I was fortunate to have been friends with the late Gwen Patton, though the foundations of our friendship came from a thorny incident. Gwen, who passed away in 2017, had been the first-ever female SGA president at Tuskegee Institute (now University) in the mid-1960s, and she had worked as an organizer on the Selma-to-Montgomery March. Decades later, she helped to found the nonprofit group that lobbied the National Parks Service to create the Selma-to-Montgomery National Historic Trail. Though she was small in stature, Gwen Patton was a powerful and intense woman who would not stand for injustice.
I first encountered Gwen in the early 2000s when the publishing company that I worked for in Montgomery, Alabama was sub-contracted by a Boston-based design firm to collect images and information for the first interpretive center on the Trail. I was assigned to coordinate our efforts with Gwen, who I didn’t know at all. By that time, she was an archivist at Trenholm State Community College’s library, and her archives contained important materials that would be impossible to find anywhere else. I pleased to be involved in the project, and after receiving my instructions, I picked up the phone one day at work and called her.
“Hi, Dr. Patton, this is Foster Dickson. I’m—”
“I know who you are, you white *$@#%!” That’s how it began. She then railed, and even cursed, about the whole process, dealing with the Parks Service, the design firm, us— all white, she lamented. This was a black people’s movement, she continued, and she had worked hard to see it preserved, and now a bunch of white people were taking over to make all the money from it! This went on for several minutes, and I replied respectfully, “Yes, ma’am, I understand,” when she made brief pauses to catch her breath.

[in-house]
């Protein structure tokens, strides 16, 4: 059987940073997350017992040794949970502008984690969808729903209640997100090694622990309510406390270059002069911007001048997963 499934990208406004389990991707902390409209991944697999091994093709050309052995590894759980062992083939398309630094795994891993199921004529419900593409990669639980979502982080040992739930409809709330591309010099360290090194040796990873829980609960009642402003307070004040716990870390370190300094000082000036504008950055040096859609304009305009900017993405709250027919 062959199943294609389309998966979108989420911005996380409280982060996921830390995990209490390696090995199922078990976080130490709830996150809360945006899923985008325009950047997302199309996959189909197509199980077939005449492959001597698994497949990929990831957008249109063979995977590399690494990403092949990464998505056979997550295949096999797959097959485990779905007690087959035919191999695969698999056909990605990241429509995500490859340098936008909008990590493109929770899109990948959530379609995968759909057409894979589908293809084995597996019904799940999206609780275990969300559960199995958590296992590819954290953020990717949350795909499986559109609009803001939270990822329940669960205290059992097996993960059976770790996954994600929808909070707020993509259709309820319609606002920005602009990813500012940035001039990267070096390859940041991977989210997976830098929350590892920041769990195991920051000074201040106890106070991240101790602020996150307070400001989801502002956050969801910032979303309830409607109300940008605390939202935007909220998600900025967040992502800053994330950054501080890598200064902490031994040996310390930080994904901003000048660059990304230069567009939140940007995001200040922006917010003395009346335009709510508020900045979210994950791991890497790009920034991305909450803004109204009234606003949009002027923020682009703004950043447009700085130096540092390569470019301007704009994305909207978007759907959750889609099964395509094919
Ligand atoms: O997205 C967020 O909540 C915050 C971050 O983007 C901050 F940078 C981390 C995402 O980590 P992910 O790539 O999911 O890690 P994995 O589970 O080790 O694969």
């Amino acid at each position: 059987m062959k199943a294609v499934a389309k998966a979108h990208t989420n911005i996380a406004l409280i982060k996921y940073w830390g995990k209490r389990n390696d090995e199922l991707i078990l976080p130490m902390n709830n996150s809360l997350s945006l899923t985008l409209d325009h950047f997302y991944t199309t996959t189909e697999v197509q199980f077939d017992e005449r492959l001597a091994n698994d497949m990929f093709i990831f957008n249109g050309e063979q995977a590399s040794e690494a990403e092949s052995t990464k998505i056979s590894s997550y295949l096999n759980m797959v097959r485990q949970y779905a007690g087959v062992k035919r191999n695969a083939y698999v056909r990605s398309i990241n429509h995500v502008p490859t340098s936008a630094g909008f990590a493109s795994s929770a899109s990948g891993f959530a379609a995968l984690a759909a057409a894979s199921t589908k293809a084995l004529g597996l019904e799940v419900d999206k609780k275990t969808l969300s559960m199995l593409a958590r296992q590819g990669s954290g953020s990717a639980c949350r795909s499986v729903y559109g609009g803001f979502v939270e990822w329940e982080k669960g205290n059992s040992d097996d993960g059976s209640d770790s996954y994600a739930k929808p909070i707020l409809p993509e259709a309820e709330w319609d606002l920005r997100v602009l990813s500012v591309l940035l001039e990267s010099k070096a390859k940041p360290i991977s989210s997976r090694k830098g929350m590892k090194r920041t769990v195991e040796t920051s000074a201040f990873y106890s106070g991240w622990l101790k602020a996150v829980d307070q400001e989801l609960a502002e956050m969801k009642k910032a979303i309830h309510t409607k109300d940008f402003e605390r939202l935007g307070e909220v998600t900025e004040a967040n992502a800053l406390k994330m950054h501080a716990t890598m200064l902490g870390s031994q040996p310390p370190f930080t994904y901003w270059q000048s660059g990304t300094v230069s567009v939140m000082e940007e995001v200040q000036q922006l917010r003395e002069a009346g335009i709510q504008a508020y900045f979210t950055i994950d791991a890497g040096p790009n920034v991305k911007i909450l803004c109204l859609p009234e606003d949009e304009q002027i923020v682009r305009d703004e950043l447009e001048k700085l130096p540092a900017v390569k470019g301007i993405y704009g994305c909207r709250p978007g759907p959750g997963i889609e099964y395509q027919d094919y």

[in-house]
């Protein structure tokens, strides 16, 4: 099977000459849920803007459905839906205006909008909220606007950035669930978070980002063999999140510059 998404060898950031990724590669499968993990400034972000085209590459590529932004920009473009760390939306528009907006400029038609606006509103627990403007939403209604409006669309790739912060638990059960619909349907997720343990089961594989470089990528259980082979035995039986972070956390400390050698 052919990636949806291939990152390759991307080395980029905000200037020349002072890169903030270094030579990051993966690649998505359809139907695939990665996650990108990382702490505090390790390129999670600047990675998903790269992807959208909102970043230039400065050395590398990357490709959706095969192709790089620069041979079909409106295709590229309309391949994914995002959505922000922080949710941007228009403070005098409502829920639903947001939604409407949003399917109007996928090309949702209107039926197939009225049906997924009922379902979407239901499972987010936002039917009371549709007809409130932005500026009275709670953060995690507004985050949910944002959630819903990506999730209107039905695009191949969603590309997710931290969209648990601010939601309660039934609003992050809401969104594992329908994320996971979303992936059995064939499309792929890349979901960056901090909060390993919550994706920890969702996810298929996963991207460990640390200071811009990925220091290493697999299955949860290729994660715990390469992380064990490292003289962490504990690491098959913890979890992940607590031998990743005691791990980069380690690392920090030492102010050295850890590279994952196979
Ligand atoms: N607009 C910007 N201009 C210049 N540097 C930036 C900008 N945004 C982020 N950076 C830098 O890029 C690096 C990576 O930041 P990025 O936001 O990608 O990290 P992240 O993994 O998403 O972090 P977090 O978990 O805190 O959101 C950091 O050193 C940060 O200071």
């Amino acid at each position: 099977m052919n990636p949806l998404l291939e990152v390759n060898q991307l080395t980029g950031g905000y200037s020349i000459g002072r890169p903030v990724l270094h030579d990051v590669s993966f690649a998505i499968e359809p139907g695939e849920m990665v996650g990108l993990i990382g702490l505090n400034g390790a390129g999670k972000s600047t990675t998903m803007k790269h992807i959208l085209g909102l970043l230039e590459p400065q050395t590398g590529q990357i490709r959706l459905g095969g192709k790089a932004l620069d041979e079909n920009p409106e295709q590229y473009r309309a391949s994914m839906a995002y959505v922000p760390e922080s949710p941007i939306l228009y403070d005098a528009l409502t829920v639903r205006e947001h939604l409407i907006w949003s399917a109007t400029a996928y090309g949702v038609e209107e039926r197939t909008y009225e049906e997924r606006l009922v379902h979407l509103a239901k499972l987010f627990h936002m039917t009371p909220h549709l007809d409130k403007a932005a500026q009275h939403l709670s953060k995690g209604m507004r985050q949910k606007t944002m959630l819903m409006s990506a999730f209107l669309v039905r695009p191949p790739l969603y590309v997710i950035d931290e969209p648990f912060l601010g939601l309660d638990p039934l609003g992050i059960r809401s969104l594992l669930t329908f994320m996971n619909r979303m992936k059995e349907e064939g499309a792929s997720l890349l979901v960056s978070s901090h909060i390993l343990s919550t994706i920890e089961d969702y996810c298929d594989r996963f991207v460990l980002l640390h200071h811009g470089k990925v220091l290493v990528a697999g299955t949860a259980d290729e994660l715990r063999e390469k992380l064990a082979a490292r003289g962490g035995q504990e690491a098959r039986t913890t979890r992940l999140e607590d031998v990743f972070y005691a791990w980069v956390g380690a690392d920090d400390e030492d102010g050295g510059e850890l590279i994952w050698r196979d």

When she gave me an opportunity to respond, I quickly and without flourish explained my position. I was told by my employer to call her and ask whether we could include her photographs and resources in the forthcoming interpretive center, and because I had no role in the movement or in the development process of the Trail up to that point, what I really needed to know was: are you willing to work with me on that?
“Okay,” she said, much more calmly. “You heard me. You know where I stand. Now, what do you need from me?”
Though we had led very different lives — a trailblazing, black Civil Rights activist from Detroit and a working-class, white twenty-something from Montgomery, with a thirty-year age gap between us— Gwen Patton and I became good friends. We worked together on various projects, attended some of the same events, exchanged Christmas cards, and called to check on each other from time to time. When my father died in 2011, Gwen was the first friend to call me with condolences and the first to send food to our house. And throughout our friendship, she made it clear to me why she liked and accepted me: I had been, and always was, willing to listen.